Alonso entered the Dakar Rally with Toyota in 2020 following a five-month training programme testing in Africa, Europe and the Middle East and driving a series of races to better himself.[109][110] With co-driver Marc Coma, he finished the event in 13th position with a best stage finish of second place. A stop for repairs on the second stage and a roll on the 10th lost him several hours in the general classification.[111]

Driving ability

Alonso is often regarded as one of the greatest Formula One drivers in the history of the sport.[1] Journalists and fellow drivers regarded Alonso as a fast and consistent driver who can extract additional pace from a car in all weathers and all tracks.[112][113] Fisichella said Alonso understands when to go faster and when to preserve his tyres in a race.[113] Former racing driver and the Sky Sports pundit Martin Brundle described Alonso as "Senna-like in his intimate feel for where the grip is" and cited the drivers' knowledge on how much grip to use for the entry to a turn.[113] He drives aggressively and uses a braking area to put a car into a corner without losing speed exiting it. This allows Alonso to keep it "on the edge of adhesion" and it has been observed during a qualifying session and the first laps of a race.[17] He uses more of his ability longer than other drivers and is better able to understand his personal limits.[112]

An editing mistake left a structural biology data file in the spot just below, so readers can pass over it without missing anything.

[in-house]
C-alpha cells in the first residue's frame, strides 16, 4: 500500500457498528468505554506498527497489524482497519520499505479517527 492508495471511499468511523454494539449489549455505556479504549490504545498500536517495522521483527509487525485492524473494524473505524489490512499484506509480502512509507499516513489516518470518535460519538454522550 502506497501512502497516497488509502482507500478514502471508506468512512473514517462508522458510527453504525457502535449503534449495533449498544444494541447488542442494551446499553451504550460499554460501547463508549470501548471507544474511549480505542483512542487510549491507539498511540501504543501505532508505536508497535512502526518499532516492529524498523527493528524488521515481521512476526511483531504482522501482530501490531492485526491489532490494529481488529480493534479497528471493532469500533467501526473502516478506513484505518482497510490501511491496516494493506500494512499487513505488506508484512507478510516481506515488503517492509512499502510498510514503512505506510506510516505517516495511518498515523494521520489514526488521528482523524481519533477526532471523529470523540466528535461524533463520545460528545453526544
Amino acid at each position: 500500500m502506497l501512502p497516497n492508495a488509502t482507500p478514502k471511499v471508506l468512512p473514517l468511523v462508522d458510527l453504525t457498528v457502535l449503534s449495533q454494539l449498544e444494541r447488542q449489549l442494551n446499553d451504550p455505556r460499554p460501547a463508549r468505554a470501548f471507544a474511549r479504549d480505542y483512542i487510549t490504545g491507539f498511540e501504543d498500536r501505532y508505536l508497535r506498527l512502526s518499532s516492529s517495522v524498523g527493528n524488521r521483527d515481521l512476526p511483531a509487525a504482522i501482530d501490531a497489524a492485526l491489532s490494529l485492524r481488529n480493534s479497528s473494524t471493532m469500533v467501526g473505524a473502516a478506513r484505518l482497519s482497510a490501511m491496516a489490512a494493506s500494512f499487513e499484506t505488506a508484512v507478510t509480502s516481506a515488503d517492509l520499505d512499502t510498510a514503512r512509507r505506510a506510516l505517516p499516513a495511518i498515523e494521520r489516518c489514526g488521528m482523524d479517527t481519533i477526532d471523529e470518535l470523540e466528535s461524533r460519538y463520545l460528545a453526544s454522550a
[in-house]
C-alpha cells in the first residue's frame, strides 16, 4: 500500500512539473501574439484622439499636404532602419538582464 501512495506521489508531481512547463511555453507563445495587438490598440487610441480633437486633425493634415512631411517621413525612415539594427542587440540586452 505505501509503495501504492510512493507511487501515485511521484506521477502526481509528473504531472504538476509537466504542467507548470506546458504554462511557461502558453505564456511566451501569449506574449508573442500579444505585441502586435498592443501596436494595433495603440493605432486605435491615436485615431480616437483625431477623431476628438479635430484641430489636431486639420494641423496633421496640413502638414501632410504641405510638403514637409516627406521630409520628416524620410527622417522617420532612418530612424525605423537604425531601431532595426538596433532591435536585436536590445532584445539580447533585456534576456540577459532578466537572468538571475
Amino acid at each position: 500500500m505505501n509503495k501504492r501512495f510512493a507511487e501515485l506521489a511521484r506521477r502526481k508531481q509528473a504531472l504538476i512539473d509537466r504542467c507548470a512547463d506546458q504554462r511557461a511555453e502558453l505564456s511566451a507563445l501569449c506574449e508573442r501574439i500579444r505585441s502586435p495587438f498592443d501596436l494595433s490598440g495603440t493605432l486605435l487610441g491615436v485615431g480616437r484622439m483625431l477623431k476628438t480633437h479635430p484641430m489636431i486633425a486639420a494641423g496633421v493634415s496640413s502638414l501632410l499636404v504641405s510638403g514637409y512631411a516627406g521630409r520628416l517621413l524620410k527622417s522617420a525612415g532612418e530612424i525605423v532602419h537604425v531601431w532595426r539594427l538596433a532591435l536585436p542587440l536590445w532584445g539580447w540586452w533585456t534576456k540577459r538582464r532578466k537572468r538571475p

His experience increased his awareness of events around him and competitors in a race and adjusted his situation to focus on the drivers' championship.[114] Alonso is an all-round driver who can mount an apex and correct a sliding car to go faster.[115] He is careful in finding the ideal feeling with his brakes and can apply the maximum amount of force with a fast response time. Alonso's physical strength contrasts his braking skill and regularly exceeded that limit without overdoing it on multiple conditions.[116] According to Jonathan Noble of Motorsport.com, this allows Alonso to "create a kind of natural ABS – fully exploiting tyre grip to achieve greater speeds while turning without locking the wheels."[116]